In the past few years, SLAM-based handheld lidar scanners have made a big entrance into the 3D-capture market. These solutions are becoming popular not simply because of their speed, low cost, or ease of use—but because the combination of these three factors has opened up entirely new use cases for 3D capture that weren’t possible with traditional methods.
Florida-based Paracosm1 is at the forefront of this development. Its flagship product, the PX-80 handheld lidar scanner, has helped surveyors to capture large indoor and outdoor areas that would have been prohibitively slow with conventional methods, enabled AEC firms to capture building sites with a frequency that they never considered before, and allowed total beginners to capture 3D data that would have once required a team of trained professionals.
From consumer roots
Readers may not expect that Paracosm was founded to develop 3D-mapping technology for consumer applications—and that today’s PX-80 enables a wide variety of use cases precisely because it developed out of those consumer tools.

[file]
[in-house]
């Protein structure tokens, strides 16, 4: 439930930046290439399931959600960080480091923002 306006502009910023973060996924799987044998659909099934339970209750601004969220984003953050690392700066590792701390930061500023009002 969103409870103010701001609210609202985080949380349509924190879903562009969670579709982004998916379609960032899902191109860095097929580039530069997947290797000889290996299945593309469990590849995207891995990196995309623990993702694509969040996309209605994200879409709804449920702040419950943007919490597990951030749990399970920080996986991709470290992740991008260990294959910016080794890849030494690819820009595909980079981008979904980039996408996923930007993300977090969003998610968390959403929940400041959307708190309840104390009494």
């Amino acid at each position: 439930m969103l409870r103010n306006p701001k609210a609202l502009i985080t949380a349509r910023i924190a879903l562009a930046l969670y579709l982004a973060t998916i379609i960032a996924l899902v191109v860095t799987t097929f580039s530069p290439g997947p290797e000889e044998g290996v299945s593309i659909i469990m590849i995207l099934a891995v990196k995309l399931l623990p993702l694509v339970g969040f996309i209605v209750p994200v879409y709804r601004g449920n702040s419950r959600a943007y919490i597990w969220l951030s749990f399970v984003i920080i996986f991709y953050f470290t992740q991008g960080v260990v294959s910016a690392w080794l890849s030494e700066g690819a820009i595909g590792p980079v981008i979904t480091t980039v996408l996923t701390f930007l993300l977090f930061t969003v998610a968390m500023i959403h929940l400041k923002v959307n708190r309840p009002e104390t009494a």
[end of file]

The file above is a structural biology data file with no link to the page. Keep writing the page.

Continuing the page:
Paracosm was co-founded by current president Amir Rubin, an engineer who cut his teeth at a range of startups in the surprisingly tech-friendly Florida university town of Gainesville, which gave rise to well-known companies such as WebMD and the defunct music streaming platform Grooveshark. After a decade working as an engineer and developer in other people’s companies—and a short time developing a patented system for weighing livestock using only an RGB camera—Rubin gathered a team to start working toward his own vision: a product that would enable anyone to map the world in 3D.
At first, Rubin explains, that took the form of a low-cost 3D technology for collaborative mapping. This technology caught the attention of Google, which enlisted Paracosm to help on an ambitious initiative called Tango, the world’s first 3D-mapping smartphone.
In 2015, Paracosm finished developing its own low-cost, consumer-grade, handheld 3D-mapping system. Though the tool attracted interest and investment from consumer robotics companies such as iRobot, it also caught the eye of a group that would prove more important to the company: engineers, contractors, and building surveyors. These forward-looking professionals saw that low-cost, SLAM-based 3D scanners had potential far beyond consumer applications.